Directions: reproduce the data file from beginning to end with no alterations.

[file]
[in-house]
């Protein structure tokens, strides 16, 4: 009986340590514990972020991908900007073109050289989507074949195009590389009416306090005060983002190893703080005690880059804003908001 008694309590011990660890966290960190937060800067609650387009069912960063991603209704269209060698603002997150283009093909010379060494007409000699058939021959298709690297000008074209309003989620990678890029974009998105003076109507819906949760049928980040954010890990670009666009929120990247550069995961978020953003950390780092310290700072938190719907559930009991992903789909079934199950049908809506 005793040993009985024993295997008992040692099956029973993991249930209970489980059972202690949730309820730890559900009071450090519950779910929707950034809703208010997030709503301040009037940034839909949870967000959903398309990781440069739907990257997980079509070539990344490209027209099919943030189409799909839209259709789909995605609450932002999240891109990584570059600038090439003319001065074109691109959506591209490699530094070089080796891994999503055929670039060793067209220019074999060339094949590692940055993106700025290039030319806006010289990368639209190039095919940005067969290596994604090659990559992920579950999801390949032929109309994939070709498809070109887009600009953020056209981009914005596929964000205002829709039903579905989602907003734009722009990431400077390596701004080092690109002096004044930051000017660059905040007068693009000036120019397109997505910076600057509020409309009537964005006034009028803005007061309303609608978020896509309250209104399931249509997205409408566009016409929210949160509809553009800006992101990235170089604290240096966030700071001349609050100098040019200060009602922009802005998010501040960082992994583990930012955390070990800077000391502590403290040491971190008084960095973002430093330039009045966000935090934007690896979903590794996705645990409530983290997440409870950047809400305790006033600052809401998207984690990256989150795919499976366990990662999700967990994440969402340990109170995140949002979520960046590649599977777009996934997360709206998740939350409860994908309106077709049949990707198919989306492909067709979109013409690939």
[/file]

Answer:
[in-house]
């Protein structure tokens, strides 16, 4: 009986340590514990972020991908900007073109050289989507074949195009590389009416306090005060983002190893703080005690880059804003908001 008694309590011990660890966290960190937060800067609650387009069912960063991603209704269209060698603002997150283009093909010379060494007409000699058939021959298709690297000008074209309003989620990678890029974009998105003076109507819906949760049928980040954010890990670009666009929120990247550069995961978020953003950390780092310290700072938190719907559930009991992903789909079934199950049908809506 005793040993009985024993295997008992040692099956029973993991249930209970489980059972202690949730309820730890559900009071450090519950779910929707950034809703208010997030709503301040009037940034839909949870967000959903398309990781440069739907990257997980079509070539990344490209027209099919943030189409799909839209259709789909995605609450932002999240891109990584570059600038090439003319001065074109691109959506591209490699530094070089080796891994999503055929670039060793067209220019074999060339094949590692940055993106700025290039030319806006010289990368639209190039095919940005067969290596994604090659990559992920579950999801390949032929109309994939070709498809070109887009600009953020056209981009914005596929964000205002829709039903579905989602907003734009722009990431400077390596701004080092690109002096004044930051000017660059905040007068693009000036120019397109997505910076600057509020409309009537964005006034009028803005007061309303609608978020896509309250209104399931249509997205409408566009016409929210949160509809553009800006992101990235170089604290240096966030700071001349609050100098040019200060009602922009802005998010501040960082992994583990930012955390070990800077000391502590403290040491971190008084960095973002430093330039009045966000935090934007690896979903590794996705645990409530983290997440409870950047809400305790006033600052809401998207984690990256989150795919499976366990990662999700967990994440969402340990109170995140949002979520960046590649599977777009996934997360709206998740939350409860994908309106077709049949990707198919989306492909067709979109013409690939």